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Flashcards in CV Drugs 1 Deck (30):
1

what is the MOA of methylxanthines?

Phosphodiesterase inhibition > inc. amounts of cAMP > inc. release of ENDOGENOUS epinephrine

2

T/F: methylxanthines are cardiac stimulants

TRUE, include aminophylline and theophylline

3

what is the main effect of methylxanthines?

bronchodilation! direct relaxation of smooth m. in bronchi and pulmonary vasculature

4

what type of arrhythmia are methylxanthines occasionally used for?

bradyarrhythmias i.e. AV block

5

in what situation are methylxanthines contraindicated?

patients with severe cardiac disease or hypertensions (risk tachycardia, worsen tachyarrhythmias)

6

T/F: methylxanthines induce diuresis making them cardiac diuretics

TRUE

7

what is the major difference between aminophylline and theophylline?

aminophylline is the parenteral form of theophylline

8

what is the most commonly used catecholamine for CHF due to myocardial failure?

dobutamine = B-1 agonist

9

what might occur if you use methylxanthines with a severely hypoxic patient?

you may worsen V/Q mismatch

10

what is a cardiac stimulant that is also one of the drugs of choice for treatment of calcium channel blocker toxicity?

glucagon

11

what cardiac stimulant is one of the drugs of choice for emergency treatment of hyperkalemia?

calcium salts

12

what categories of drugs would you use for pharmacologic therapy of CHF?

- + inotropes
- vasodilators
- inodilators
- diuretics
- beta-blockers

13

what adjunctive therapy can you do in addition to pharmacologic therapy for CHF?

-sodium-restricted diet
-exercise restriction
- oxygen therapy

14

T/F: digoxin is used extra-label and is a cardiac stimulant

FALSE, digoxin is a positive inotropic drug

15

what kind of metabolism does digoxin undergo?

enterohepatic recirculation

16

T/F: digoxin is excreted mainly in renal in cats and renal and hepatic in dogs and horses

FALSE, opposite

17

what sort of renal effect do you see with the use of digoxin?

= cardiac diuretic, secondary to increased CO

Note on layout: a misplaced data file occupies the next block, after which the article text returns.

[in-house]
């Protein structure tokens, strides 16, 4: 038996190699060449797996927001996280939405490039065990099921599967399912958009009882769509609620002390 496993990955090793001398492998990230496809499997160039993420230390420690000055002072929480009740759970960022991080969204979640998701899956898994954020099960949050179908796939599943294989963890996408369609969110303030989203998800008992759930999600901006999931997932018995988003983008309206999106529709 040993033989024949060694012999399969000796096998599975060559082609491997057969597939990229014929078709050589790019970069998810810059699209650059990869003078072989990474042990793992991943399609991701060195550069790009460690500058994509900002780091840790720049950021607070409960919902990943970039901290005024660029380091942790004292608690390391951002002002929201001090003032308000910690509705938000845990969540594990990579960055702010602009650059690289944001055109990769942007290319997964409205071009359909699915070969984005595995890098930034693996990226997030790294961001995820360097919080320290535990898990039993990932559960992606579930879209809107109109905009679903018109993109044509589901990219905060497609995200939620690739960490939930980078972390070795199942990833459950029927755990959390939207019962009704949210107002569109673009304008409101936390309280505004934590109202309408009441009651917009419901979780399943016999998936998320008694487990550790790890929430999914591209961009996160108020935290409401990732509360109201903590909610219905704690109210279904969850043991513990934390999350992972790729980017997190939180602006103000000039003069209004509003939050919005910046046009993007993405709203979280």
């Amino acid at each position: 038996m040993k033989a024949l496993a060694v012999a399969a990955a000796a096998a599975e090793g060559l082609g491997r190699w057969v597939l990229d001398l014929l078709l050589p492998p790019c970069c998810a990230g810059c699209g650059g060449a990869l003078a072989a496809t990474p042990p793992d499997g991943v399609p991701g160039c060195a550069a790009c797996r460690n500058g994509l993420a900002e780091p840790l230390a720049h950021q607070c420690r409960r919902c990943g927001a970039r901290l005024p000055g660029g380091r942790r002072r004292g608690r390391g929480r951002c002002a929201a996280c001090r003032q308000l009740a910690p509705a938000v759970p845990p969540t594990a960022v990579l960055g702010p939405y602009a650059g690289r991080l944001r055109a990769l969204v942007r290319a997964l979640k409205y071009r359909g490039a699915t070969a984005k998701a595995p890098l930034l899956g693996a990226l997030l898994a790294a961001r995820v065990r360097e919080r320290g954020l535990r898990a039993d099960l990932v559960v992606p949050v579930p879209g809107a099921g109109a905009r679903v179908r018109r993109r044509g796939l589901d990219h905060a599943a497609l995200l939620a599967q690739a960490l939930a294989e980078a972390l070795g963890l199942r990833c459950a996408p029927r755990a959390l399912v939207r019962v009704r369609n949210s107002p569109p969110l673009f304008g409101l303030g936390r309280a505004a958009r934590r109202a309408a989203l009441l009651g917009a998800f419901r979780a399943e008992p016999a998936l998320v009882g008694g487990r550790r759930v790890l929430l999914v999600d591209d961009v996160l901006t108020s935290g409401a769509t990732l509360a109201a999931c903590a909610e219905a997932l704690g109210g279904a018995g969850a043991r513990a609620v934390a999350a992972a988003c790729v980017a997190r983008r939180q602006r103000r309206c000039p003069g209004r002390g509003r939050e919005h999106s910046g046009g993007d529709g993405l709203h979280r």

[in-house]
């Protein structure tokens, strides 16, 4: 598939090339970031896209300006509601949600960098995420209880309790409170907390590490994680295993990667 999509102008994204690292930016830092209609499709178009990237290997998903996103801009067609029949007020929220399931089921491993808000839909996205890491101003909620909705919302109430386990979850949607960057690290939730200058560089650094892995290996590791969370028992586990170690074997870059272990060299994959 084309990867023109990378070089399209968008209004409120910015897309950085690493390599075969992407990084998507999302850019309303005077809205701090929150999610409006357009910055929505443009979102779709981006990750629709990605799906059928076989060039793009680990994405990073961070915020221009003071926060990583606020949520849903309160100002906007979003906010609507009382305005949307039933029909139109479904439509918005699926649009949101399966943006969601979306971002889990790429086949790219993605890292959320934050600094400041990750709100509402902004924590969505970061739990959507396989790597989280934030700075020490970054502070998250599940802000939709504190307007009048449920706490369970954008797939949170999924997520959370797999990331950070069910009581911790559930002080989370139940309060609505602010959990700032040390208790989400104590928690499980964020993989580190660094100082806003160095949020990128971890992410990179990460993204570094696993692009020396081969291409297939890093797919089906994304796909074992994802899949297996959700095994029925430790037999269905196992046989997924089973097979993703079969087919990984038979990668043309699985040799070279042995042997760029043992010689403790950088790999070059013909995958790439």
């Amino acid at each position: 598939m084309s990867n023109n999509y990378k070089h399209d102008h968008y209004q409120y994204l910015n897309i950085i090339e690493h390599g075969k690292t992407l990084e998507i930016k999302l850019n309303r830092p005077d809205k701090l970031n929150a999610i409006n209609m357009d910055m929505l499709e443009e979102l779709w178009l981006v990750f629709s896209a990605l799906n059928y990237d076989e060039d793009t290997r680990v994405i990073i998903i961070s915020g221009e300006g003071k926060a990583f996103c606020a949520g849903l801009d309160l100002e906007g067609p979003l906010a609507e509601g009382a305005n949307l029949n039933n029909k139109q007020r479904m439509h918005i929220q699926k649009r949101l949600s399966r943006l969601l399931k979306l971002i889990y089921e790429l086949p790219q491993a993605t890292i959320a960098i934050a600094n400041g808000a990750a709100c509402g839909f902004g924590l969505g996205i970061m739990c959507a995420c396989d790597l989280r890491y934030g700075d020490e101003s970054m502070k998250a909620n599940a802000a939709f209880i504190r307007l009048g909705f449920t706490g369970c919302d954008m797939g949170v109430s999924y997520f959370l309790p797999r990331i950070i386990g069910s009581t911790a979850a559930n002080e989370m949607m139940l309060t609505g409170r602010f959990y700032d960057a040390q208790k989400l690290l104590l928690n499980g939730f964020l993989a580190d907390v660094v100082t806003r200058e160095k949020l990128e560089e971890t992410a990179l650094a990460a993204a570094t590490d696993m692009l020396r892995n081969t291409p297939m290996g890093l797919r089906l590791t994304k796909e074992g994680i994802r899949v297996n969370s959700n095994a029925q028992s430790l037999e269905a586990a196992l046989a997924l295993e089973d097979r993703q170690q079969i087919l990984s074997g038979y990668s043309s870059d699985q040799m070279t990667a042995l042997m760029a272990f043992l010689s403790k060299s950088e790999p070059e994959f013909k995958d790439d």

18

T/F: acute use in digoxin will result in HYPERkalemia while chronic use will result in HYPOkalemia

TRUE

19

what is the number one adverse effect of digoxin?

GI signs ( irritation, vomiting, nausea, anorexia, diarrhea)

20

what type of digoxin-induced arrythmias are possible?

TACHYarrhythmias

21

what is the specific antidote for digoxin toxicity?

digoxin immune Fab (Digibind)

22

what drug can you use if you have digoxin toxicity and want to decrease enterohepatic recirculation?

cholestyramine

23

what are the two clinical uses for digoxin?

CHF and atrial fibrillation or flutter

24

besides serving as a positive inotrope what other major effect does pimobendan have?

vasodilator! = PDE III inhibitor which results in arterial and venous dilation (reduced preload and afterload)

25

what is the route of administration for pimobendan?

ORAL, aborption is rapid

26

what are the two major contraindications for the use of pimobendan?

HCM (cats) and aortic stenosis

27

what is the drug of choice for the treatment of CHF in dogs?

pimobendan, improves quality and length of life in dogs w/ DCM and MMVD

28

which of the following is not a clinical effect associated w/ theophylline?
a. tachycardia
b. bronchodilation
c. bradycardia
d. increased urination

c. bradycardia

29

which of the following best describes the MOA of pimobendan?
a. inodilator through myocardial sensitization to calcium & PDE III inhibition
b. inodilator through increases intracellular calcium available for exchange w/ sodium
c. positive inotrope through beta-1 receptor agonism
d. negative chronotrope through beta-1 receptor antagonism

a. inodilator through myocardial sensitization to calcium & PDE III inhibition

30

which of the following drugs used concurrently w/ digoxin may increase the risk of signs of digoxin toxicity?
a. furosemide
b. spironolactone
c. pimobendan
d. none of these

a. furosemide (MOA is inhibition of Na/K symport)